Almost twenty one years ago I was newly arrived at University and queuing at the phonebox to call home (imagine having to wait in line to use a phone - not having one in your pocket!) when a lively Northern girl started chatting to me. To be honest, at that point her unfamiliar accent meant I probably understood only 60% of what she said but I got that her name was Leanne. I immediately liked her. She soon introduced me to Louise (from her course) as she thought we would be great friends. Imagine my disappointment when she reminded me of someone else I really disliked. We laugh about it now, but apparently at our first meeting I didn't quite appear to be the "lovely Welsh girl" Leanne had promised. Two decades, three husbands and eight children later, it seems none of us have changed very much. We spent a lovely weekend chatting, shopping, laughing until we cried and by the end of the night they were even dancing to 90s anthems while I looked on, sipping wine - as I said, nothing has changed. I'm already looking forward to the next get-together (with our families) in the summer.

    The weekend afforded plenty of time to work on my Random socks which are almost finished (gotta love train knitting) and introduction to an almost-perfect little shop in Leamington Spa. I say 'almost' because for me it was just missing a wall of scrummy yarn, but Berylune had pretty much everything else that I would sell if I designed my own ideal shop. Crochet items, buttons, jewellery, vintage stickers, lots of washi tape, all manner of cute vintage inspired gifts and loveliness... and nice people too! If you are in the Leamington area, they hold weekly Knit and Natter there as well as various craft workshops - I'd definitely recommend popping in and saying hello. Here's a little taster ...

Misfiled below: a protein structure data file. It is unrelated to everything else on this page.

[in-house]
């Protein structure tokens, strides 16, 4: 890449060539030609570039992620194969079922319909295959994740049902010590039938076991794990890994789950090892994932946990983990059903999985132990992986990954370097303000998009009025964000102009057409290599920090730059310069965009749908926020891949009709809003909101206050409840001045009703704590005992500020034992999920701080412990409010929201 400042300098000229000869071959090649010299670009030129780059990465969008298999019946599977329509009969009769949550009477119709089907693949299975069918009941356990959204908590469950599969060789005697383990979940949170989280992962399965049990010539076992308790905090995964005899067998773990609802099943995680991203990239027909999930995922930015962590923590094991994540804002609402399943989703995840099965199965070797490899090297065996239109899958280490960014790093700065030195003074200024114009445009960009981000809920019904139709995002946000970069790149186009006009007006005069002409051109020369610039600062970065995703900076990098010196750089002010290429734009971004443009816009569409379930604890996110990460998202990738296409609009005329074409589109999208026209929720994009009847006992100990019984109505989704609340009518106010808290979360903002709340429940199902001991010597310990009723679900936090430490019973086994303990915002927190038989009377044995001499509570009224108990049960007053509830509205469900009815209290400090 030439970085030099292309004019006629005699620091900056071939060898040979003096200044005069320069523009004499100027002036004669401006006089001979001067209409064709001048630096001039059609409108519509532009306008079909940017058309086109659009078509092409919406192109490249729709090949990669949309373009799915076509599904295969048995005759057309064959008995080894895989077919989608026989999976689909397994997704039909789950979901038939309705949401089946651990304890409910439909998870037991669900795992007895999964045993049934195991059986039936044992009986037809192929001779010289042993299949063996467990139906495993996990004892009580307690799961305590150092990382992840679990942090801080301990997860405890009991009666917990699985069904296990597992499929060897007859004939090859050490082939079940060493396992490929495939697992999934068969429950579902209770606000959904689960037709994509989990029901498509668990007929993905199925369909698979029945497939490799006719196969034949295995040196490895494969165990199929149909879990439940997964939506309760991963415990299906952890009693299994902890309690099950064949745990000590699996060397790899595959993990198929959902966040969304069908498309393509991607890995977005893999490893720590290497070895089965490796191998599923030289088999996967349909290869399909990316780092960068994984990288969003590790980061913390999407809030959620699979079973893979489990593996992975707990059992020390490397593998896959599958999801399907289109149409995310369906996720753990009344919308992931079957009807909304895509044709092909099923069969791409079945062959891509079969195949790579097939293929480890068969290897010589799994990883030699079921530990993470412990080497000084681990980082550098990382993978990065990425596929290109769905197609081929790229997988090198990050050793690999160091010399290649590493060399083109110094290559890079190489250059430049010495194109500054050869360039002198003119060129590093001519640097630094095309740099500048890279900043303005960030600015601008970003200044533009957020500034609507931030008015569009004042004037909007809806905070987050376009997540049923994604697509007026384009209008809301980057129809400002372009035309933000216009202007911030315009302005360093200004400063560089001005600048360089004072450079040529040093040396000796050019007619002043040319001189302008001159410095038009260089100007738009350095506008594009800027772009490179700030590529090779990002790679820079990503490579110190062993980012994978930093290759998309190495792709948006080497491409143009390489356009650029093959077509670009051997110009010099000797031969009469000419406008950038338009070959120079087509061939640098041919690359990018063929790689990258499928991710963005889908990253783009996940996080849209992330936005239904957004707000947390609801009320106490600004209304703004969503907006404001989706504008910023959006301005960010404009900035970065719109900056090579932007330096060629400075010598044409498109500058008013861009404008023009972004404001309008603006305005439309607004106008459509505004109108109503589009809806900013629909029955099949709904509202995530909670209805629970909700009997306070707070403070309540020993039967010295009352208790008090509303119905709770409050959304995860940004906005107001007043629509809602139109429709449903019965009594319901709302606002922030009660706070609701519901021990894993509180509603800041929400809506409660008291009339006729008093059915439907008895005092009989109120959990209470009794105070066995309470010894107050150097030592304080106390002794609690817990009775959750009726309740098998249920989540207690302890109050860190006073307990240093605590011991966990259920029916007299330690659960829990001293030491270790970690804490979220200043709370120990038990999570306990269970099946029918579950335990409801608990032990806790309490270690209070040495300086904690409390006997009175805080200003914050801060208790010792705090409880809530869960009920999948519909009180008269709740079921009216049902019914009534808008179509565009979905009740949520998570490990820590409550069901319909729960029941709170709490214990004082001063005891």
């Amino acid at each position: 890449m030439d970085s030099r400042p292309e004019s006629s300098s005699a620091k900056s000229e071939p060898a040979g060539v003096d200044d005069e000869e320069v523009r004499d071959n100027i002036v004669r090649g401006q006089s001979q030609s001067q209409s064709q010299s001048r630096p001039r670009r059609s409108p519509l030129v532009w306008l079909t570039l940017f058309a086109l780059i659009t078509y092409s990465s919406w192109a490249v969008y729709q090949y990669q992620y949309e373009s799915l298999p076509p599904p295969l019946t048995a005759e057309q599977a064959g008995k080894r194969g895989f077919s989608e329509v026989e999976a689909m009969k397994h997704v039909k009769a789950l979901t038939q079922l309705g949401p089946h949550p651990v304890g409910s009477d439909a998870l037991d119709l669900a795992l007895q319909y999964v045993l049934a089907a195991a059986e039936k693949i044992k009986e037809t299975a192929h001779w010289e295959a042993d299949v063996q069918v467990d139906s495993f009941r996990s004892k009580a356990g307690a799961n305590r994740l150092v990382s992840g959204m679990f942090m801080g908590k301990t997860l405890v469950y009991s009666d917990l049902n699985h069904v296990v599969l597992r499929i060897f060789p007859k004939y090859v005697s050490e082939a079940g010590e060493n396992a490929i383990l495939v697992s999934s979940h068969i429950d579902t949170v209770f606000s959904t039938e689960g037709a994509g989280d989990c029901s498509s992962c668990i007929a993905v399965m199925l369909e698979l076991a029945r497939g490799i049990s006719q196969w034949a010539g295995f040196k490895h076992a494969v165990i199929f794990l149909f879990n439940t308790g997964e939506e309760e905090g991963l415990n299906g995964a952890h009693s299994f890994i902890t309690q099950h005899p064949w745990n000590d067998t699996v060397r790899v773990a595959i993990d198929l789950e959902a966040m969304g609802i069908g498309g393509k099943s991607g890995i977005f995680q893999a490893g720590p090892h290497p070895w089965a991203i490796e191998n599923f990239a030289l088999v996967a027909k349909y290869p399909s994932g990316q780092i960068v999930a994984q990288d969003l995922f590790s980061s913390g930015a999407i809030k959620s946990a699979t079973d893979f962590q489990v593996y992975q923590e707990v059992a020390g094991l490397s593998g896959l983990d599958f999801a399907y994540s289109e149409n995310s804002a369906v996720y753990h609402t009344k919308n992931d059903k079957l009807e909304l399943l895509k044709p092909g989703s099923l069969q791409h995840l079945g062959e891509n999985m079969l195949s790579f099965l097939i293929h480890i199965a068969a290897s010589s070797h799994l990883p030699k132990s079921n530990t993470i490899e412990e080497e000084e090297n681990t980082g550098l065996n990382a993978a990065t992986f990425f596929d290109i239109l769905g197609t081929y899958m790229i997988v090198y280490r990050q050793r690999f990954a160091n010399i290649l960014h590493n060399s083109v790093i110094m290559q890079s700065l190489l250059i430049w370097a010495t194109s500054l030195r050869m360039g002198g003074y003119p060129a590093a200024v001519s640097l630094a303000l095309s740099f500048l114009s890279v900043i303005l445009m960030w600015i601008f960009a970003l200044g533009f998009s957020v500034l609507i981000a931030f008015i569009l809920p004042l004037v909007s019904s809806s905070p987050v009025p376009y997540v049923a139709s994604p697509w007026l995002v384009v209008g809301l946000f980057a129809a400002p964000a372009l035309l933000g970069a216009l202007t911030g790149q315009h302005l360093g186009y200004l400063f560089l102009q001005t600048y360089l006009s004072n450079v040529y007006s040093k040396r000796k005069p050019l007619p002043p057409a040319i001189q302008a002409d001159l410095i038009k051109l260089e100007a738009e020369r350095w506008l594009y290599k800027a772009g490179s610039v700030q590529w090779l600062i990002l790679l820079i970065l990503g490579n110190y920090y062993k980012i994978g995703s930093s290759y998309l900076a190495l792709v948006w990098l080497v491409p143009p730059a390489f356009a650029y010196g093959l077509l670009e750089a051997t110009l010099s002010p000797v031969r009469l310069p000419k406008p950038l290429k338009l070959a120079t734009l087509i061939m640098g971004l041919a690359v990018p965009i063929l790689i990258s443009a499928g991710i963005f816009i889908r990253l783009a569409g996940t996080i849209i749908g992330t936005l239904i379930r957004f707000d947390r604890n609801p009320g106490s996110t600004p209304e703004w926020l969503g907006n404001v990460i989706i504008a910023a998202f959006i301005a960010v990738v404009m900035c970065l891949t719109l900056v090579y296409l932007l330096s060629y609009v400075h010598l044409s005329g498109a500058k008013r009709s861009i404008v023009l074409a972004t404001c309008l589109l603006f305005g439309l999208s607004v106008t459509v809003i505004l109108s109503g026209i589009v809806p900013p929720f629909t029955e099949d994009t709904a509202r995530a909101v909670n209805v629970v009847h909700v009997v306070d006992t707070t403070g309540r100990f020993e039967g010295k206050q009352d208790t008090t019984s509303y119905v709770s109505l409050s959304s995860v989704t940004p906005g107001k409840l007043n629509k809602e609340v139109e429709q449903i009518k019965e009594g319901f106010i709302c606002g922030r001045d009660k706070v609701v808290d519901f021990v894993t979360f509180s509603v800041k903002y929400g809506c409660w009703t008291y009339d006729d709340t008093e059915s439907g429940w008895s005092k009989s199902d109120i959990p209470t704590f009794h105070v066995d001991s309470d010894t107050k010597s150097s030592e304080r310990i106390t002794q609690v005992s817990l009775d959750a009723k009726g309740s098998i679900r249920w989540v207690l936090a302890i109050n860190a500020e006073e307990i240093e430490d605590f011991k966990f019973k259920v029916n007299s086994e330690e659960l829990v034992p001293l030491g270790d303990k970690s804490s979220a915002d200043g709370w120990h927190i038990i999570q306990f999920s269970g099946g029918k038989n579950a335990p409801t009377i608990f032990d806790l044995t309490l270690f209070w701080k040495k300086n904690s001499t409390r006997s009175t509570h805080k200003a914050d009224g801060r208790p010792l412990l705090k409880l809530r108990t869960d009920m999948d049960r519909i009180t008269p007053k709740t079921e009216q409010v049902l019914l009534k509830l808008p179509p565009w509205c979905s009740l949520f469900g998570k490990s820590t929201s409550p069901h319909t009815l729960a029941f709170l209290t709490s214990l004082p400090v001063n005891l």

(Photos courtesy of Berylune - it was too dark to take my own on Saturday evening) 
    If you're not able to get to Leamington, you may also like the Berylune online shop and blog.

    Saturday, 2 February 2013

    Say hello!

    In January, after much deliberation, a new (trial) section was added to my sidebar in order to give  crafty bloggers and 'makers' the opportunity to share their links with the lovely readers that visit me each month - yes, that's you! My aim is to populate that space with blogs or sellers you will be interested in visiting and I've invited the current 'Sponsors' to say hello to you and to tell you a little bit about themselves.

    littlebobbins is an online shop full of pretty things, all designed and handmade by me, Dani. With my creations I aim to make your everyday life a little more cheerful. You will find all sorts of textile goodies from appliquéd pencil cases to colourful bunting and lots more in between. All made with quality materials and a meticulous attention to detail. littlebobbins is the perfect place for one of a kind, whimsical gifts, or perhaps a treat for yourself. 

    My passion for handmade started over a decade ago when I had the flu and asked my mum to teach me to embroider. She did, and since then I have experimented with lots of different crafts, studied Art at college, Textiles at University and now I spend lots of my time here, on this swively chair with my two furry assistants trying to craft a handmade business and learning lots along the way. It would be lovely to see you at littlebobbins, we look forward to your visit :)